BRIDGEVIEW, Ill. – If any team could keep some perspective on a slow start in the long haul of an MLS year, you’d expect it to be the 2017 Seattle Sounders.
Seattle are less than a year removed from a second-half season surge that saw the Sounders shoot from last place in the Western Conference in July to a last-day playoff berth and eventually, the club’s first MLS Cup title.
Seattle (2-4-4) have lost their last two matches and are winless in their last three. The defending champs sit in eighth place in the Western Conference with 10 points from 10 matches. Through 10 games last year, Seattle had picked up 13 points from four wins and a draw.
“It’s a bit of a shock to see us that far down the standings with only two wins, based on the way we’ve played some of our games,” said Sounders head coach Brian Schmetzer. “This game, I won’t use that excuse; the Fire were better. They were better.”
Seattle controlled stretches of Saturday’s first half and responded almost immediately after falling behind on a controversial penalty kick, equalizing through a Clint Dempsey blast. Tied 1-1 at half, however, Chicago trounced Seattle in the second 45 minutes, giving up the three goals as well as out-possessing, out-passing, and out-shooting the visitors.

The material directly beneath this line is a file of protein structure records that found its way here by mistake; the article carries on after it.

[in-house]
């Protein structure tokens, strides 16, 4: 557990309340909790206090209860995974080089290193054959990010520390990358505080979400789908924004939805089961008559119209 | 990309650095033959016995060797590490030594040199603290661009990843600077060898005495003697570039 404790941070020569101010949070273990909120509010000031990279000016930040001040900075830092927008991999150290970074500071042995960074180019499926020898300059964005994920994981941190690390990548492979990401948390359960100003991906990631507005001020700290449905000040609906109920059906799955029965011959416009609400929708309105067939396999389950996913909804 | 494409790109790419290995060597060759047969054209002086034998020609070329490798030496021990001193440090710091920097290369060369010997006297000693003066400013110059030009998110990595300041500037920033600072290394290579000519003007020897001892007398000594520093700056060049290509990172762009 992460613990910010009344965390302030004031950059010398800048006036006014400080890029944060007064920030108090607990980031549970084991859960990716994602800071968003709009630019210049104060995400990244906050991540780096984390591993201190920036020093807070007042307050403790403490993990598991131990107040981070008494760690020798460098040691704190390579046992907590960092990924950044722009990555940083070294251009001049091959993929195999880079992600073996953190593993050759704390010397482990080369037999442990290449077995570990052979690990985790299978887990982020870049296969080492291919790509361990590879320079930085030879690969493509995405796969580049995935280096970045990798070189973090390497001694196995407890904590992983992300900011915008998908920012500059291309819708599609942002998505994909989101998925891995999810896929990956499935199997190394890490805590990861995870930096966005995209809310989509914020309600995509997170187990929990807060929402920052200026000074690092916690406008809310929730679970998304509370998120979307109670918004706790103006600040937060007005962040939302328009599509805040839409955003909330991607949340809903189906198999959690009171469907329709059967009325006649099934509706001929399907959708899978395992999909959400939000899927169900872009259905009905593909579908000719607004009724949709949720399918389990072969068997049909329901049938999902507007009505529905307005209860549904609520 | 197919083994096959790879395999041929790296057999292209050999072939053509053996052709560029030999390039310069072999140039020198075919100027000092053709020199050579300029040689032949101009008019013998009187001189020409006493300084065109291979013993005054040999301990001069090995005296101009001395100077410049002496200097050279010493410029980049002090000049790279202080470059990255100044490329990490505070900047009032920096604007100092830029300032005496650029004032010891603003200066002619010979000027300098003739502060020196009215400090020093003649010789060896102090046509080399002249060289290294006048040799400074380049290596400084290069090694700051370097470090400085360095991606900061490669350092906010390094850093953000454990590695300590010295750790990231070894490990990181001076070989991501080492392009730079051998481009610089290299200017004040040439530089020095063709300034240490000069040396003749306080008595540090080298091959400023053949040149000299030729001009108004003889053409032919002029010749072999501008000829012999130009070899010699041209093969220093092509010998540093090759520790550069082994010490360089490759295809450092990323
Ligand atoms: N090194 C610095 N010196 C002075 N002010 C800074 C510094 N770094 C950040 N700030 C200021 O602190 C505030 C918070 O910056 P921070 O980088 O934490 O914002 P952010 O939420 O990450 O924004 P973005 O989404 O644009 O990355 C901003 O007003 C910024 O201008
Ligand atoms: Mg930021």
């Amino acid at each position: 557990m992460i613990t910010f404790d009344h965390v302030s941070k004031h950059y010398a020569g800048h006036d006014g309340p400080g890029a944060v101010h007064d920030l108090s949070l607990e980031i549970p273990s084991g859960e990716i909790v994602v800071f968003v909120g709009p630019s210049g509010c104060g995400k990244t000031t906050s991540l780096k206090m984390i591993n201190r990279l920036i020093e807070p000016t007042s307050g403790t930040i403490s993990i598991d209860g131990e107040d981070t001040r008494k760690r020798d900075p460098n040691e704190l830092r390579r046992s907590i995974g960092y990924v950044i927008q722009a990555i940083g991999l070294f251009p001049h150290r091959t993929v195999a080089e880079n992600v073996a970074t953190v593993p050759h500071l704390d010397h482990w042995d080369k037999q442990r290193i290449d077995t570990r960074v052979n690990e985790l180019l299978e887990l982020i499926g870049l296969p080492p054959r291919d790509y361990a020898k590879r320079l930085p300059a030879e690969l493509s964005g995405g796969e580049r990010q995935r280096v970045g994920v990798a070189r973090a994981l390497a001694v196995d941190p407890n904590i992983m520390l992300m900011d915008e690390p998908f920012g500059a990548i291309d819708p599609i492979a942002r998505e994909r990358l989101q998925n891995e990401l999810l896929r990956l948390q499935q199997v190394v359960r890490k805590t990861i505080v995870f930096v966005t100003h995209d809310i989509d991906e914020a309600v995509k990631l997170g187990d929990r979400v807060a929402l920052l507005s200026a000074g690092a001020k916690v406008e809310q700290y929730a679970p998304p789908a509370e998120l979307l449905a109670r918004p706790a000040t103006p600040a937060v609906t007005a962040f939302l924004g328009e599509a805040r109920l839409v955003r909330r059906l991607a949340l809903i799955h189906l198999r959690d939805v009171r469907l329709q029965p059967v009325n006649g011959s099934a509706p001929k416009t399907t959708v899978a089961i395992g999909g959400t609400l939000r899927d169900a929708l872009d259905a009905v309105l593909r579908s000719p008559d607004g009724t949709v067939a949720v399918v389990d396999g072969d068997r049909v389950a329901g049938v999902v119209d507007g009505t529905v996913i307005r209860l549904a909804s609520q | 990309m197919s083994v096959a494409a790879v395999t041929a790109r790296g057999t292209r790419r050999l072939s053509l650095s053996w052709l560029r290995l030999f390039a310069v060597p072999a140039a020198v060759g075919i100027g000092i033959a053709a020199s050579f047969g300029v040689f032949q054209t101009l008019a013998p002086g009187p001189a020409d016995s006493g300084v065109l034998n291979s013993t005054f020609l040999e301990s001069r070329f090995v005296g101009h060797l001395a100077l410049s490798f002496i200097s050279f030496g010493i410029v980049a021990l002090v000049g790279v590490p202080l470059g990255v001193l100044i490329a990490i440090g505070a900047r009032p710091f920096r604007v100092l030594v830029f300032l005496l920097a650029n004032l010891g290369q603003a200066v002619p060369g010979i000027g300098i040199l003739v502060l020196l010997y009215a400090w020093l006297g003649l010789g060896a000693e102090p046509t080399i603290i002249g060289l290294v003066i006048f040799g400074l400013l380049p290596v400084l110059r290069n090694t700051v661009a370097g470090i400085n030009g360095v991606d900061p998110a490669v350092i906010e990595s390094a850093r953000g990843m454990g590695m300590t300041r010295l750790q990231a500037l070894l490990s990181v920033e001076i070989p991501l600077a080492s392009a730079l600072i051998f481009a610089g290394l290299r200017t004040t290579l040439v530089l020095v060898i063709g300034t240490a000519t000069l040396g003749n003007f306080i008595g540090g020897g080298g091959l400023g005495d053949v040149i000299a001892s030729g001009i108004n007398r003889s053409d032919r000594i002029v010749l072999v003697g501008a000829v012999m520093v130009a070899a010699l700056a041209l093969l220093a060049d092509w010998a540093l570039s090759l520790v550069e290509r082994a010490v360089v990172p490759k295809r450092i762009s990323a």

“It wasn’t good enough from me, from anyone on the field in the second half,” said former Fire midfielder and current Sounder Harry Shipp. “It’s disappointing. It’s the most disheartened I’ve felt in a while after a game for sure.”
Schmetzer said the message to his team after a loss like that is “no one quits, no one quits, no one quits, and they have to play like a team. Attackers have to play defense sometimes, defenders have to push up and help the attackers. We’re not playing as a team.”
Next, the reeling Sounders have to play again Wednesday at Sporting Kansas City (8:30 pm ET, MLS LIVE). The quick turnaround might normally seem like a burden for a depleted squad, but on Saturday night at least, the Sounders seemed eager for the chance to put Chicago behind them.
“The time is actually a good thing for us, because I’m sure they’ll want to get back out on the field and prove that their performances will get better,” Schmetzer said.
Shipp agreed, saying the midweek game “doesn’t give you a chance to dwell on this.”
“For us there’s no escaping it, and we’re all here for a reason, and I think you’ve got to look at yourself and say, ‘What can I do to help the team?’ And it starts with me,” Shipp said. “But no, I think we’ve got a bunch of strong-willed guys that’ll come ready to fight on Wednesday. I believe that.”